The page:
Potstirrer
I am lucky.
I live in a country where I have never felt the need to carry a gun.
I suspect that many, perhaps even most people in the US feel the same way.

From my observations, most of the people who desire/feel the need to legally carry a gun, fall into one or more of the following categories:

  • Current/ex-military
  • Current/ex-First Responder (police, fire, EMS)
  • Felony crime victims (particularly violent crime and/or sexual assault)
  • Current/ex-Federal law enforcement or security
  • High cash or high value merchants (bar owners, jewelers, gem dealers, etc)
  • Bodyguards or security for high importance/value targets
  • Those unfortunate enough to live in high violent crime areas

The decision to carry a gun, or not to carry one, is very much situational, the context is very important. A decision which is appropriate for a person to make in one place, might well be completely inappropriate for that very same person in another. In some respects it is like clothing, in that what makes sense to wear if one is planning on skiing in the Alps, does not work for a day of surfing along Eighty Mile Beach.

By the same token, if one is someone who routinely sees the worst of people, and/or people behaving at their worst, one tends to become jaded about the human condition, rather quickly. And to also minimize ones potential vulnerabilities rather quickly.

-Cheers
 

Milne Bay

Active Member
I suppose when lots of people can carry a gun, then lots of other people feel the need to also carry a gun.

I like Teddy Roosevelt's saying:
Speak softly and carry a ukulele .................;)
 

Bonza

Super Moderator
Staff member
I think debating the relative morality of carrying/not carrying a gun isn't going to be very productive, particularly in a thread dedicated to carry options. Agreed?
 

Marc 1

Defense Professional
Verified Defense Pro
I think debating the relative morality of carrying/not carrying a gun isn't going to be very productive, particularly in a thread dedicated to carry options. Agreed?
Damn you moderators! I was just putting the finishing touches to my 30,000 word essay outlining the pro's and cons of both sides of the argument...

Nah, not really got better things to think about than packing heat. I live right next to one of the roughest parts of town (all things are relative - it probably looks like a pre-school compared to parts of Mexico city). When I feel the need for enhanced protection I eat a can or two of baked beans and picked onions a few hours before venturing out.
 

Trackmaster

Member
I think debating the relative morality of carrying/not carrying a gun isn't going to be very productive, particularly in a thread dedicated to carry options. Agreed?
Agreed.

But an interesting reflection on where individuals live. I am lucky, because I don't feel threatened. But if that was not the case, perhaps I would reassess.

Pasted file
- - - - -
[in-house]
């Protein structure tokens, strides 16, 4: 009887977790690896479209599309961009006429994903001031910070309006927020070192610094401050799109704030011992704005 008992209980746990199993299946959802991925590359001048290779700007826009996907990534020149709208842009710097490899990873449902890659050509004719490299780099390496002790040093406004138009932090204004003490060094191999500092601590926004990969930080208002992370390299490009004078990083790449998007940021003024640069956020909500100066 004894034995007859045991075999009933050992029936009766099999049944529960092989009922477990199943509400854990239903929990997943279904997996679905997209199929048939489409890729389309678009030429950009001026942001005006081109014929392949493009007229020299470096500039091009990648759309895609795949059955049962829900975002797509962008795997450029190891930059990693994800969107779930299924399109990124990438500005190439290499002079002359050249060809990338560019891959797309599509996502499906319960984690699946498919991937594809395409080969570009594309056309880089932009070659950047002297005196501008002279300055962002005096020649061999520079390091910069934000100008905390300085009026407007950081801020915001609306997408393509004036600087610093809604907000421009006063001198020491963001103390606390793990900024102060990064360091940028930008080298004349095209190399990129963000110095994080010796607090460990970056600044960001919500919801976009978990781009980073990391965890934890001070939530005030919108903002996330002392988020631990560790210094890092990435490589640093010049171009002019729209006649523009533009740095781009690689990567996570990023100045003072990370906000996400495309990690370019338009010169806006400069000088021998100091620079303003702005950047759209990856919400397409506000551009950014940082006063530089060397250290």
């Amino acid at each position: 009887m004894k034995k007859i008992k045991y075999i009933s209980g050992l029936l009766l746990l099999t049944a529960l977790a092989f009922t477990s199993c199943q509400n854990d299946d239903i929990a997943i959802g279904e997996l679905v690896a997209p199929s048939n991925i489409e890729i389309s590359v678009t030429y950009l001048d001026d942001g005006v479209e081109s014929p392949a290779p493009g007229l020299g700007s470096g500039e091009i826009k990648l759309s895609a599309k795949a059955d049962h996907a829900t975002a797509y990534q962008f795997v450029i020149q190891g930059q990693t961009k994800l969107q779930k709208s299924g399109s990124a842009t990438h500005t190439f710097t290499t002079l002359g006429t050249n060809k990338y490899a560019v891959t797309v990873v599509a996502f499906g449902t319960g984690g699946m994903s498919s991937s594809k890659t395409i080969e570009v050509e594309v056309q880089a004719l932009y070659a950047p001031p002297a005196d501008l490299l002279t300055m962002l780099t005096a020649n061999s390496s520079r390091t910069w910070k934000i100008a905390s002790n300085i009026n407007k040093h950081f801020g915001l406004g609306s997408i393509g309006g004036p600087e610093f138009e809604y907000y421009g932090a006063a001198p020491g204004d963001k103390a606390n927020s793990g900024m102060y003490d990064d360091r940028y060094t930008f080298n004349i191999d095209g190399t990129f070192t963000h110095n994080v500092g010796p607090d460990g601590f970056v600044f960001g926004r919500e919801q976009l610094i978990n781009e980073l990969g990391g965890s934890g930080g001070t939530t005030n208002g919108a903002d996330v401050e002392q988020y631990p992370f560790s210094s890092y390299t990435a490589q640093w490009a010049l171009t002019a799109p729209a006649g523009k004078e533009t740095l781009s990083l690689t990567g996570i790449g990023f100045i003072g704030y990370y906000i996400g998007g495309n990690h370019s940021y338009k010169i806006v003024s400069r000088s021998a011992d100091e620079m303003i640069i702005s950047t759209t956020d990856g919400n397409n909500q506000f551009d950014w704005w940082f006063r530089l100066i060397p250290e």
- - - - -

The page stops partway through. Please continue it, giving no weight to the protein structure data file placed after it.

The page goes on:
ADMk2

Just a bloke
Staff member
Verified Defense Pro
For work, a Glock 27 chambered in 40Cal S&W and very occasionally "other" weapons.

In real life, just a cheerful persona...
 

Volkodav

The Bunker Group
Verified Defense Pro
It was never a daily carry but I used to own a Tanfoglio XL-4 .40"cal. A good accurate competition pistol although it didn't like club reloads, especially as most of them had been through Glocks.
 

ADMk2

Just a bloke
Staff member
Verified Defense Pro
It was never a daily carry but I used to own a Tanfoglio XL-4 .40"cal. A good accurate competition pistol although it didn't like club reloads, especially as most of them had been through Glocks.
I must say I'm quite a fan of 40 cal S&W. I'm told we use Winchester 165 grain Ranger XT ammunition (semi-jacketted) at work, but the recoil from this round, feels much better to me than the recoil I've experienced from 9mm Glocks and other semi-auto pistols.

The 9mm variants always felt a bit 'whippy' to me. I've never really liked the big push that .45ACP gives, 40 Cal S&W always felt like a nice compromise between the two...
 

Todjaeger

Potstirrer
I must say I'm quite a fan of 40 cal S&W. I'm told we use Winchester 165 grain Ranger XT ammunition (semi-jacketted) at work, but the recoil from this round, feels much better to me than the recoil I've experienced from 9mm Glocks and other semi-auto pistols.

The 9mm variants always felt a bit 'whippy' to me. I've never really liked the big push that .45ACP gives, 40 Cal S&W always felt like a nice compromise between the two...
If you wish to feel something "whippy" try firing a 9 mm +P round from a Ruger LC9. Something like a 124 grain +P Winchester PDX1 with a muzzle velocity of 1,200 fps...
 

Volkodav

The Bunker Group
Verified Defense Pro
If you wish to feel something "whippy" try firing a 9 mm +P round from a Ruger LC9. Something like a 124 grain +P Winchester PDX1 with a muzzle velocity of 1,200 fps...
I am curious about .357 SIG, necked down .40 cal case with a 9mm projectile, I believe it is still legal under the our firearms laws where .40cal has been effectively banned.